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Microsoft Tablet PCs set for launch later this year

Microsoft Tablet PCs set for launch later this year

Microsoft Tablet PCs set for launch later this year

The industry is gearing up for what is promised to be the next step in the evolution of personal computing - the Tablet PC. A broad industry initiative aimed at injecting new life into the PC market and involving many of the big hardware, software and component manufacturers, the concept was to create a device as powerful as a desktop and more portable than a laptop with a wider range of interfacing options.

When demonstrating the Acer Tablet PC prototype developed in conjunction with Microsoft at Comdex in Las Vegas last November, Bill Gates labelled it company's most significant new product for 2002. The Acer Tablet features a detachable 10-inch screen that when removed from the keyboard section, becomes a stand alone "Tablet" on which data can be manipulated with a pen.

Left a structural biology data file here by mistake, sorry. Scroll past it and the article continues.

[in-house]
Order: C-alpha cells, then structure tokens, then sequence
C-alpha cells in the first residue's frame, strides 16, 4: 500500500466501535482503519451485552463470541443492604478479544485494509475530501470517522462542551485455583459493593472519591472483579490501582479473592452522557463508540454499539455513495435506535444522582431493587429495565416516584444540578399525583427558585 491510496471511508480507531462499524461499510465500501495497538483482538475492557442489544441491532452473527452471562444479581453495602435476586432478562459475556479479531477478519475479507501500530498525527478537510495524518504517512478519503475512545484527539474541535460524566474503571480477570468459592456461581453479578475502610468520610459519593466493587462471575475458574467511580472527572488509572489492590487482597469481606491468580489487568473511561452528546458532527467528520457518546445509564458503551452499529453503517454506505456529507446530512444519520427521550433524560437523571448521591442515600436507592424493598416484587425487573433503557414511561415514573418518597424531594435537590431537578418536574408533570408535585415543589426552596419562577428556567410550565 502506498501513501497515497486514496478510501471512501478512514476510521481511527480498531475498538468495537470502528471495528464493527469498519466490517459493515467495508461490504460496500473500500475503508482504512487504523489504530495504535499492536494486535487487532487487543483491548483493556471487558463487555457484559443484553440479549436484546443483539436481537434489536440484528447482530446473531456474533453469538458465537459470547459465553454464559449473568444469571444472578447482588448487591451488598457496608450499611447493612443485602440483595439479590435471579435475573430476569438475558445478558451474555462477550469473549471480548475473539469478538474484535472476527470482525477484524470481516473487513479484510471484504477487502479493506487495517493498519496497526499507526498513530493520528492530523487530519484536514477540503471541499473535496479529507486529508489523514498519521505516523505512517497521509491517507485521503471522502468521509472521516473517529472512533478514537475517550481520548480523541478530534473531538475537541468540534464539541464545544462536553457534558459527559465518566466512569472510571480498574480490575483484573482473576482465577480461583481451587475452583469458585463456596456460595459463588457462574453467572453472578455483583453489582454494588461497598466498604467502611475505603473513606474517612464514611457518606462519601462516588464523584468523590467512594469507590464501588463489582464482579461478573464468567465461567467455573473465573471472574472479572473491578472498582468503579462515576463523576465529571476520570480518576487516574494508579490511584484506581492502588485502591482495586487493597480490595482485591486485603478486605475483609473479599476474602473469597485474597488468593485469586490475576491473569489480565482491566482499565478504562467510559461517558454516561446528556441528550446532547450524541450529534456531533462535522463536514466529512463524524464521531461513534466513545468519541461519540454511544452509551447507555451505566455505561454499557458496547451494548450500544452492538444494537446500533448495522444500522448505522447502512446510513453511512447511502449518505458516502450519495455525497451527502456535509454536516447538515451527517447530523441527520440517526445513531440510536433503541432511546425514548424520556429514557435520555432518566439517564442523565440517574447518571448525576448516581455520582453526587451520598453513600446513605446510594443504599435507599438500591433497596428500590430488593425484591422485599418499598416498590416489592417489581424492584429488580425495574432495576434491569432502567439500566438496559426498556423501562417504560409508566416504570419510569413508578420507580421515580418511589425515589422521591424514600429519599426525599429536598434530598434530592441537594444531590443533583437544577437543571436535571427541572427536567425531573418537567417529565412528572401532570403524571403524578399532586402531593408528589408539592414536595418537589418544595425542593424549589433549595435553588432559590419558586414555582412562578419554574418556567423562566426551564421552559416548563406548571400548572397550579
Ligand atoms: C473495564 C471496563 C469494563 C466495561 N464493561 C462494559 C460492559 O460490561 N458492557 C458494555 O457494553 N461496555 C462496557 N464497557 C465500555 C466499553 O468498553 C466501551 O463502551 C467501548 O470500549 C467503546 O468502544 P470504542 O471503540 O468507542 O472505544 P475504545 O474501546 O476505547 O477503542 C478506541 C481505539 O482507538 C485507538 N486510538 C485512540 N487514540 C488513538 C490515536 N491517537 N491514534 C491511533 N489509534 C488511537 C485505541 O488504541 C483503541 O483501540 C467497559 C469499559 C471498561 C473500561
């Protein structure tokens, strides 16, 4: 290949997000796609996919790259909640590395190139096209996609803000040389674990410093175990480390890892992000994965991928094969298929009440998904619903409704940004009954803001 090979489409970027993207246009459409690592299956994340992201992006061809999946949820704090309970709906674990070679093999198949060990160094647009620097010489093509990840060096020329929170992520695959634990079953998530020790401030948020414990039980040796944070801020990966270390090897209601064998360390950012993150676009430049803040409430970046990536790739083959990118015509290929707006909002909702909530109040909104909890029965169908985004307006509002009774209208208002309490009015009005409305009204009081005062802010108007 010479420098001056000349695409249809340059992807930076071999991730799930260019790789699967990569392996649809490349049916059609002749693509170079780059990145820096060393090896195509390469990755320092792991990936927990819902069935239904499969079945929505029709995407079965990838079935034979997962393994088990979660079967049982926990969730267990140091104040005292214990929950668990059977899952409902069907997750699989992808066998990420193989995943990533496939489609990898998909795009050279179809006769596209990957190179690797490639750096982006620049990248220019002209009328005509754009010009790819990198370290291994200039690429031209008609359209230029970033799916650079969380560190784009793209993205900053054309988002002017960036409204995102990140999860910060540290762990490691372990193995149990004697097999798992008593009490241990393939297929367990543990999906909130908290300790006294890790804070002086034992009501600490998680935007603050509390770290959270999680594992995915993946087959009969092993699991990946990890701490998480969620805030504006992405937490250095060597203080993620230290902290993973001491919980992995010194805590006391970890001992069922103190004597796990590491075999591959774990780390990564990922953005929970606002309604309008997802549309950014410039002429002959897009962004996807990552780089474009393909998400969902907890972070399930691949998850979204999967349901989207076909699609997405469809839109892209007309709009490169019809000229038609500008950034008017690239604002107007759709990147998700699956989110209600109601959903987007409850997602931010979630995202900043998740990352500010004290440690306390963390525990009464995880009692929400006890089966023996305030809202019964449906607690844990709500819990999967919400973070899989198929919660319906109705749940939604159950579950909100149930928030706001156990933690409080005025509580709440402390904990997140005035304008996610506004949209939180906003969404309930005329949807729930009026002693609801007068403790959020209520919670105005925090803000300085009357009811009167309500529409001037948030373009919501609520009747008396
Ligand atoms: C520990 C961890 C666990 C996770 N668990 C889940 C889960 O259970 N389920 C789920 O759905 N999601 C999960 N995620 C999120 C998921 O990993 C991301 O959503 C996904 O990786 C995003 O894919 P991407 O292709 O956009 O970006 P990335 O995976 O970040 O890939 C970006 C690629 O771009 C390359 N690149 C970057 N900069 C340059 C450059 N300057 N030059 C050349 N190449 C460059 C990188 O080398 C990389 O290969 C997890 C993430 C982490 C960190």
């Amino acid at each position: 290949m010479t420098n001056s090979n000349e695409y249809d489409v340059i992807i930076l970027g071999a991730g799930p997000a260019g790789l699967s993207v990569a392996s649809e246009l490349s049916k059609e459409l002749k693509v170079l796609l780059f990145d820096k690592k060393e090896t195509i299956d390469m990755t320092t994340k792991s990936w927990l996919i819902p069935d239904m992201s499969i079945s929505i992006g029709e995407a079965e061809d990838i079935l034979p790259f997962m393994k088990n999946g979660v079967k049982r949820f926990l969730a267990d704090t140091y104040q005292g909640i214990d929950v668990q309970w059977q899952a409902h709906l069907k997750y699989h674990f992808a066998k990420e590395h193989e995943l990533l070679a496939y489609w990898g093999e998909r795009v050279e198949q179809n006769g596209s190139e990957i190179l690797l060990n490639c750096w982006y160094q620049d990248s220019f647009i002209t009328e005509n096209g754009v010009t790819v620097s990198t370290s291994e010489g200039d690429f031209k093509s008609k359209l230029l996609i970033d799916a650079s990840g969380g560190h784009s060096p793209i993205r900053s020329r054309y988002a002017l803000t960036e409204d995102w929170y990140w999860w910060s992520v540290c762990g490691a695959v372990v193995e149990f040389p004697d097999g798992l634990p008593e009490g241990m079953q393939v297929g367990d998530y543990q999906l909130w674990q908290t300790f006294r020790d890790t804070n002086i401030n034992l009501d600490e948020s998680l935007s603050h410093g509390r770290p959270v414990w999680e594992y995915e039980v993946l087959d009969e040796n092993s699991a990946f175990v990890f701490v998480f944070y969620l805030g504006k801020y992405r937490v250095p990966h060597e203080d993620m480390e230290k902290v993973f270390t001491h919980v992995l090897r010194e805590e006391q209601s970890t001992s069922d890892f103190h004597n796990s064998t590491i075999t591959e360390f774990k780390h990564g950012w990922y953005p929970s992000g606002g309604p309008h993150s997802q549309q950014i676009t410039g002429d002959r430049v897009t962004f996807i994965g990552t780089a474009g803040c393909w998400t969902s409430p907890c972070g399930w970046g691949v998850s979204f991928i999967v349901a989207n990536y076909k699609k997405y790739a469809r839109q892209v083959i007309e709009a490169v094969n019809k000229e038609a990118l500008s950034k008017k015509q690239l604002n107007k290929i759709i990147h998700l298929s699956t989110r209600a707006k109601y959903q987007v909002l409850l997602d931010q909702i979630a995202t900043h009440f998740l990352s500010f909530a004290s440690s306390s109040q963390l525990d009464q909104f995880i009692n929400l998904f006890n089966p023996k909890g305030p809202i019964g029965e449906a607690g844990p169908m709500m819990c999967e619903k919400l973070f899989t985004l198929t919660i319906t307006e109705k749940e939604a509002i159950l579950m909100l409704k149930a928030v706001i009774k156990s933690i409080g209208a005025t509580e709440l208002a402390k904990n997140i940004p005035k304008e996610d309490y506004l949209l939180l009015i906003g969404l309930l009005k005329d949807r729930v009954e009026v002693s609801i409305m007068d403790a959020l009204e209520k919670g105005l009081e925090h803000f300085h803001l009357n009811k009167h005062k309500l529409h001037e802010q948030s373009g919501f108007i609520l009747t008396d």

As both a traditional clamshell laptop and a lightweight, notepad-style 'Tablet", the increase in functionality is obvious: the detachable screen is a self-contained PC capable of accomplishing all the tasks that the combined unit can using a stylus pen, and taking digital notes in lectures, meetings and countless other situations becomes far less obtrusive.

Tablet PCs will come in two main varieties: the "convertible" as described above and the "pure tablet" that features a plug-in keyboard and docks in a desktop cradle. Tablet PCs will enable input via keyboard, stylus, or voice, but advances in handwriting recognition that enable "ink" to be converted to digital print or preserved as "ink" (therefore allowing everyone to use their own shorthand) are the key to its usability.

Prototype Tablet PCs have also been produced by Compaq, Fujitsu, Toshiba and others, with Microsoft showcasing several products using its new Windows XP Tablet PC Edition platform at the TECHXNY show in New York during June. The Tablet PC is due to hit the market later this year both here and in the US, so don't throw out the laptop just yet. No word yet on the expected price but any major positive impact on overall PC sales may take a while to filter through, especially if the initial price is too high.

About the Author
Mike Hanlon After Editing or Managing over 50 print publications primarily in the role of a Magazine Doctor, Mike embraced the internet full-time in 1995 and became a "start-up all-rounder" – quite a few start-ups later, he founded Gizmag in 2002. Now he can write again.   All articles by Mike Hanlon
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